Department of Homeland Security Official Discusses Asylum, Refugee Laws in Post-Sept. 11 World
Manpreet Dhanjal, from the Department of Homeland Security Office of Refugee, Asylum and International Operations, spoke to students Oct. 23 in Caplin Pavilion about the various issues in asylum and refugee law in the post-Sept. 11 world.
Dhanjal prefaced his discussion by reading a disclaimer stating that any opinions he voiced during his talk would not “in any way represent the views of the Department of Homeland Security or the United States government,” and would in fact be his own personal opinions.
According to Dhanjal, “today refugee international law remains one of the most politically contested issues in our modern time.” When the office of the U.N. High Commissioner of Refugees (UNHCR) was created in 1950, it was believed that it would fulfill its mission within three years, dealing with European refugees after World War II, Dhanjal said. Then suddenly “other issues and other conflicts happened in the world…and today, nearly 60 years later, UNHCR is responsible for nearly 20 million displaced people.”
The United States has a long history of providing a safe haven to refugees, Dhanjal said, however “as one human rights organization recently wrote, thousands of vulnerable refugees have been prevented from receiving protection in the U.S. due to overly broad immigration law definitions, the Patriot Act and the Real ID Act of 2005.”
The law potentially bars, from asylum or resettlement, any individual who has provided material support for terrorist organizations. More specifically, Dhanjal explained, “the law focuses on anyone who has engaged in terrorist activity by providing material support for the commission of a terrorist activity to an individual who the actor knows or should have known, has committed or plans to commit a terrorist activity.”
Dhanjal explained that there are three categories of terrorist organizations: Tier I, Tier II, and Tier III. Within Tier I are individuals in foreign terrorist organizations designated by the secretary of state under the Immigration and Nationality Act, such as Al-Qaeda, Hamas, and The Shining Path. Tier II consists of organizations from the terrorist exclusion list also designated by the secretary of state in 2004, including The Lord’s Resistance Army, and The Communist Party of Nepal. Within Tier III are undesignated terrorist organizations where a group of two or more individuals engage in terrorist activity.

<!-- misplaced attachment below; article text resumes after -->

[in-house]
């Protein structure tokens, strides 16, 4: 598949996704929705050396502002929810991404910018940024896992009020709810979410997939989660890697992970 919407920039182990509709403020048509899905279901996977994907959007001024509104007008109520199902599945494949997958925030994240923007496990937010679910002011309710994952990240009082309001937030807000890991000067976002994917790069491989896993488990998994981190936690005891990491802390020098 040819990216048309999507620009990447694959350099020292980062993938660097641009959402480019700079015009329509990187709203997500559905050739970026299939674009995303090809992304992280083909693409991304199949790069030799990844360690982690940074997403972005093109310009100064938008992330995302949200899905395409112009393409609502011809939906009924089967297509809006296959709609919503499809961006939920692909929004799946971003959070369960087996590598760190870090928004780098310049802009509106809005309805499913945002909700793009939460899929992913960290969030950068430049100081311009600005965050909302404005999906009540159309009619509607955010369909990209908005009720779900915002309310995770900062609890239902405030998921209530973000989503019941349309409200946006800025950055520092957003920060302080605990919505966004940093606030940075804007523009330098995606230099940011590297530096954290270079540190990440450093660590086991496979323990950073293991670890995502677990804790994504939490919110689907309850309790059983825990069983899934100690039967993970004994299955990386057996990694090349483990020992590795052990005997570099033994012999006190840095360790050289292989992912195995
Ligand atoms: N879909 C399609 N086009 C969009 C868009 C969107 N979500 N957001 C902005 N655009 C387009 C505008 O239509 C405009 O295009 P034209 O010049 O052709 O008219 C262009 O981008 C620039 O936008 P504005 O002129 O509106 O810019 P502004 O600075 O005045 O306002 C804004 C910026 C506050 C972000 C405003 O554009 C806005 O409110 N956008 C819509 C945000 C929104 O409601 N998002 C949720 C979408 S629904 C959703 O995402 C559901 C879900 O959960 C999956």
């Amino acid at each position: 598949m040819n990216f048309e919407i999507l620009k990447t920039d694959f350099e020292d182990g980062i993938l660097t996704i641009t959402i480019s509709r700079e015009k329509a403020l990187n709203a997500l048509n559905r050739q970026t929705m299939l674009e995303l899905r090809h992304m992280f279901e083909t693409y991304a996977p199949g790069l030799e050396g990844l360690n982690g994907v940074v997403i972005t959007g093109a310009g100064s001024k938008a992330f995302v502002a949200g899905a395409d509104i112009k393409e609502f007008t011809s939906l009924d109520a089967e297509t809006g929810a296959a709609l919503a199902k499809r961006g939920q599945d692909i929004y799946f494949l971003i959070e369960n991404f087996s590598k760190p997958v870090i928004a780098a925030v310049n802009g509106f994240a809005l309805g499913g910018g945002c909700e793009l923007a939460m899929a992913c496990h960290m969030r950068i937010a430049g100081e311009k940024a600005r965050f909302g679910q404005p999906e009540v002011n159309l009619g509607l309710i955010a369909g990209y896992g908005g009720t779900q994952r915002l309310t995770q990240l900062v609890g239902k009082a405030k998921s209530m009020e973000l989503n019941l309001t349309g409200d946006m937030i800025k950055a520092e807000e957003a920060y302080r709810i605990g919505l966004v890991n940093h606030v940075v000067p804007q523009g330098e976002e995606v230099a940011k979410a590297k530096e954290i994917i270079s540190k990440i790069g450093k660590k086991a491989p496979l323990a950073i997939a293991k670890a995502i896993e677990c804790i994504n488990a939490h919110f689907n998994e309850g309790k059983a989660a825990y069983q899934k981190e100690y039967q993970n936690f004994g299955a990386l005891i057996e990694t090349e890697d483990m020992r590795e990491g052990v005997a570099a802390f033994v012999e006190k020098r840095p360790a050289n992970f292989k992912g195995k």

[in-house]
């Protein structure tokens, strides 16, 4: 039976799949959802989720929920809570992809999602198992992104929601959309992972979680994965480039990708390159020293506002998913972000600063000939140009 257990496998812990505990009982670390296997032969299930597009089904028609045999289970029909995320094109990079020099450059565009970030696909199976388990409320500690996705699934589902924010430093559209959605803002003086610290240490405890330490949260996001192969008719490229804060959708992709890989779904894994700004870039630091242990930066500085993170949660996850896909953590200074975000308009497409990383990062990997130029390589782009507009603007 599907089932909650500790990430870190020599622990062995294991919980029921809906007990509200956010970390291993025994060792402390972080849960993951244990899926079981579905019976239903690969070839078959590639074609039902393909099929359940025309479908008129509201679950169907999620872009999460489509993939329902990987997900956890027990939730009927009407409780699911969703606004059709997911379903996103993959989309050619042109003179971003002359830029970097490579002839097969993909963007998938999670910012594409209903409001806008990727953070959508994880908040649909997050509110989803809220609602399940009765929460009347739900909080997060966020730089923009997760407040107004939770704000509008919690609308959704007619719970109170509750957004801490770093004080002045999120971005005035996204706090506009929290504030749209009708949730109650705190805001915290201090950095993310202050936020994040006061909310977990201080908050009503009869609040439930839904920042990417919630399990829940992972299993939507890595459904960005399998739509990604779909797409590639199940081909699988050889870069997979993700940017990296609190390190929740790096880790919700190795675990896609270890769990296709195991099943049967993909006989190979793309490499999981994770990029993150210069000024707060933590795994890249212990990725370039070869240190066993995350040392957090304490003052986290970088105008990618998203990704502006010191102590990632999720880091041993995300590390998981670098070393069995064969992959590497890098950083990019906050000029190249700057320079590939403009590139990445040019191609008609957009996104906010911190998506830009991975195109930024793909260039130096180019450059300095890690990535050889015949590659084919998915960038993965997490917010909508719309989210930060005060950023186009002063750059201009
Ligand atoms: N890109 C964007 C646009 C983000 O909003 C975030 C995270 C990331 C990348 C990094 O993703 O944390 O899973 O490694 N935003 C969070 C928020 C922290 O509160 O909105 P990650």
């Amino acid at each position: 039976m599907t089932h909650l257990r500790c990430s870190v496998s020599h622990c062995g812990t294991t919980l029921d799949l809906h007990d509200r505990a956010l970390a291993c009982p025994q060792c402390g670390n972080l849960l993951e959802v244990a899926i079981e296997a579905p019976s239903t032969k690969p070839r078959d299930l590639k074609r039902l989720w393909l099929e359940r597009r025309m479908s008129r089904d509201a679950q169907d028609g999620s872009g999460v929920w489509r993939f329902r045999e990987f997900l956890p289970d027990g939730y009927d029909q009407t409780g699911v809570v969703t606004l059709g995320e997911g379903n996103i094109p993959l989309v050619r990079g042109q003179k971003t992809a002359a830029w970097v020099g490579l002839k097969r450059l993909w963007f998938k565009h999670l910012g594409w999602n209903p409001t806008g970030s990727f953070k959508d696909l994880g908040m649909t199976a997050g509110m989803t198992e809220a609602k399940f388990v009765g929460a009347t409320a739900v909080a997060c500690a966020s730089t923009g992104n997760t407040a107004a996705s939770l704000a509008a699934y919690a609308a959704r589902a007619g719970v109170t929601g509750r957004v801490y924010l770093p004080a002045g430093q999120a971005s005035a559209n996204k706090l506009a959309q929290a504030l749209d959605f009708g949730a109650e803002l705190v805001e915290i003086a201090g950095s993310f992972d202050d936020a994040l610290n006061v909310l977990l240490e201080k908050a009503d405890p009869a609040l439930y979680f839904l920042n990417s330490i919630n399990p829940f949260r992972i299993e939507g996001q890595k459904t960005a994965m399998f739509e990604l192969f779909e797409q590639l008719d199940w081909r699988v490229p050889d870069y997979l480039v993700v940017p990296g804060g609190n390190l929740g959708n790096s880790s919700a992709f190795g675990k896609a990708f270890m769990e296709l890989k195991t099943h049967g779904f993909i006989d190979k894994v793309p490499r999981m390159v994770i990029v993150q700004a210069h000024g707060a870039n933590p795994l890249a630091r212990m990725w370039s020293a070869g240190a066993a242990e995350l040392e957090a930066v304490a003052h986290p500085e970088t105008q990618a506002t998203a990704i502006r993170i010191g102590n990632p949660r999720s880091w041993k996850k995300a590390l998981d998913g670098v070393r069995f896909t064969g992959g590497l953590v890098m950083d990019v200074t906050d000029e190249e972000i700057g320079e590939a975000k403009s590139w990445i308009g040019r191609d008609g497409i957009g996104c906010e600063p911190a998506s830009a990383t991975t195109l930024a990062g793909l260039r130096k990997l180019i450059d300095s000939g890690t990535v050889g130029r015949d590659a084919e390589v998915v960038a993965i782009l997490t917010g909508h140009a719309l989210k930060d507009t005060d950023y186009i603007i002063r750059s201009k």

Dhanjal defined terrorist activities as “any activity which is unlawful under the laws of the place where it is committed and which, if it had been committed in the U.S., would be unlawful under the laws of the U.S. or any state.” Dhanjal added that this can involve any of the following: hijacking, kidnapping, seizing or detaining, violent attack upon an internationally protected person, an assassination, the use of any biological agent, chemical agent, nuclear weapon, or any explosive, firearm or other weapon with the intent to endanger the safety of one or more individuals or to cause substantial property damage.
Dhanjal described engaging in a terrorist activity as being a member of a terrorist organization, committing or inciting to commit a terrorist activity, preparing or planning a terrorist activity, gathering information about potential targets, soliciting funds for any of the three tiers, soliciting any individual to join one of the three tiers, or providing material support.
Dhanjal said this definition can also be broadly interpreted and can bar individuals who would otherwise seem like perfect candidates for asylum or refugee status. As an example, he cited the case of a doctor who saved a patient that he knew to be a member of the FARC, and as a result has not yet been granted asylum. He added that even performing household chores for a family member who is a terrorist could result in being barred from asylum or refugee status.
There is a material support exemption that is available; to date nine group based organizations have been identified where duress is not a factor. These groups include Karen National Union, Tibetan Mustangs, and the FARC, he said.
According to Dhanjal, individuals claiming to have been under duress must either have had their life or liberty threatened, or did not know they were participating in or supporting a terrorist activity. Individuals who were possibly under duress are judged on case by case basis.
Dhanjal informed students that “if change is going to happen in this system, it’s either going to come from members of Congress adjusting the law and narrowing the scope of the law, or the judiciary [branch] saying Congress was overly broad in their determinations.”
Dhanjal concluded his talk by urging students to take on pro bono cases in the future, regardless of what type of law they are interested in, as a way to “fight the fight, whether it be an asylum or refugee issue…or a civil liberty issue.”